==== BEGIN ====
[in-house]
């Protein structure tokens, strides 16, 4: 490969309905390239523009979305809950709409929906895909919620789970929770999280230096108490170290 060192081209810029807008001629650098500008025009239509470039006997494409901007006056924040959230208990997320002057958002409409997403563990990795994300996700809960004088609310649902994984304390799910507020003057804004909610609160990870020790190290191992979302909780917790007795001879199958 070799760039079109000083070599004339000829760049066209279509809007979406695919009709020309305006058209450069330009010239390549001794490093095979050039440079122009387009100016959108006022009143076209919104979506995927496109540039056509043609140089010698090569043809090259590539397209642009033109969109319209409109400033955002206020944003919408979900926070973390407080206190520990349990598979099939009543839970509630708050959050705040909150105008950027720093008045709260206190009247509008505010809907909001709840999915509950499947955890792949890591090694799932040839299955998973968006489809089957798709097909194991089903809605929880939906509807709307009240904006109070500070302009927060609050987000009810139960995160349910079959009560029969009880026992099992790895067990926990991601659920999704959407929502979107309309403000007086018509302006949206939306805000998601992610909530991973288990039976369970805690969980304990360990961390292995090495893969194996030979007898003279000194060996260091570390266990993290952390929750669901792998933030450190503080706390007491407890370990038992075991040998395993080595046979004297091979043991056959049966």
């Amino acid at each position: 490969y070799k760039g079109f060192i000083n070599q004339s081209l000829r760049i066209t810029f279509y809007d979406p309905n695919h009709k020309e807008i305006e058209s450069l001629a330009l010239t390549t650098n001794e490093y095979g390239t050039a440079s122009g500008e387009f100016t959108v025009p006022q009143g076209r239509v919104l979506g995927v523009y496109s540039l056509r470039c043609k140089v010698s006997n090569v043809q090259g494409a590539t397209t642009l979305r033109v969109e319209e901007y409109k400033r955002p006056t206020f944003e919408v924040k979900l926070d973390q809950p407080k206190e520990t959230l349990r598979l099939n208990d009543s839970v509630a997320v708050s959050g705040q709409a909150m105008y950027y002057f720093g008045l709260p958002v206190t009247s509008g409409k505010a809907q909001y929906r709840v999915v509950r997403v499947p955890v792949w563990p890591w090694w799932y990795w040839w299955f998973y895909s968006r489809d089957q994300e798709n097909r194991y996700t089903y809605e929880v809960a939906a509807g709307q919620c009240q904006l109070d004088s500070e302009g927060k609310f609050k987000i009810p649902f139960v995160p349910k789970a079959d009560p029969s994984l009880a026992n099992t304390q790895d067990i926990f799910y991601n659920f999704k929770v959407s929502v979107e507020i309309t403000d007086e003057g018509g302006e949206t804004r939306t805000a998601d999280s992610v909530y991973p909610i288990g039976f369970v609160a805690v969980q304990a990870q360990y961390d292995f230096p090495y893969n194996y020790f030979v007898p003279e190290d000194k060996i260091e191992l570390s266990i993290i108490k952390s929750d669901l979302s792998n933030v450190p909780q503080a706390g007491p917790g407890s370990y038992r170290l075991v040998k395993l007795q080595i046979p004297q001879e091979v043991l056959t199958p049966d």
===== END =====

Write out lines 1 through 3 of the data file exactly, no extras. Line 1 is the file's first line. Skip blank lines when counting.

[in-house]
């Protein structure tokens, strides 16, 4: 490969309905390239523009979305809950709409929906895909919620789970929770999280230096108490170290 060192081209810029807008001629650098500008025009239509470039006997494409901007006056924040959230208990997320002057958002409409997403563990990795994300996700809960004088609310649902994984304390799910507020003057804004909610609160990870020790190290191992979302909780917790007795001879199958 070799760039079109000083070599004339000829760049066209279509809007979406695919009709020309305006058209450069330009010239390549001794490093095979050039440079122009387009100016959108006022009143076209919104979506995927496109540039056509043609140089010698090569043809090259590539397209642009033109969109319209409109400033955002206020944003919408979900926070973390407080206190520990349990598979099939009543839970509630708050959050705040909150105008950027720093008045709260206190009247509008505010809907909001709840999915509950499947955890792949890591090694799932040839299955998973968006489809089957798709097909194991089903809605929880939906509807709307009240904006109070500070302009927060609050987000009810139960995160349910079959009560029969009880026992099992790895067990926990991601659920999704959407929502979107309309403000007086018509302006949206939306805000998601992610909530991973288990039976369970805690969980304990360990961390292995090495893969194996030979007898003279000194060996260091570390266990993290952390929750669901792998933030450190503080706390007491407890370990038992075991040998395993080595046979004297091979043991056959049966």
């Amino acid at each position: 490969y070799k760039g079109f060192i000083n070599q004339s081209l000829r760049i066209t810029f279509y809007d979406p309905n695919h009709k020309e807008i305006e058209s450069l001629a330009l010239t390549t650098n001794e490093y095979g390239t050039a440079s122009g500008e387009f100016t959108v025009p006022q009143g076209r239509v919104l979506g995927v523009y496109s540039l056509r470039c043609k140089v010698s006997n090569v043809q090259g494409a590539t397209t642009l979305r033109v969109e319209e901007y409109k400033r955002p006056t206020f944003e919408v924040k979900l926070d973390q809950p407080k206190e520990t959230l349990r598979l099939n208990d009543s839970v509630a997320v708050s959050g705040q709409a909150m105008y950027y002057f720093g008045l709260p958002v206190t009247s509008g409409k505010a809907q909001y929906r709840v999915v509950r997403v499947p955890v792949w563990p890591w090694w799932y990795w040839w299955f998973y895909s968006r489809d089957q994300e798709n097909r194991y996700t089903y809605e929880v809960a939906a509807g709307q919620c009240q904006l109070d004088s500070e302009g927060k609310f609050k987000i009810p649902f139960v995160p349910k789970a079959d009560p029969s994984l009880a026992n099992t304390q790895d067990i926990f799910y991601n659920f999704k929770v959407s929502v979107e507020i309309t403000d007086e003057g018509g302006e949206t804004r939306t805000a998601d999280s992610v909530y991973p909610i288990g039976f369970v609160a805690v969980q304990a990870q360990y961390d292995f230096p090495y893969n194996y020790f030979v007898p003279e190290d000194k060996i260091e191992l570390s266990i993290i108490k952390s929750d669901l979302s792998n933030v450190p909780q503080a706390g007491p917790g407890s370990y038992r170290l075991v040998k395993l007795q080595i046979p004297q001879e091979v043991l056959t199958p049966d």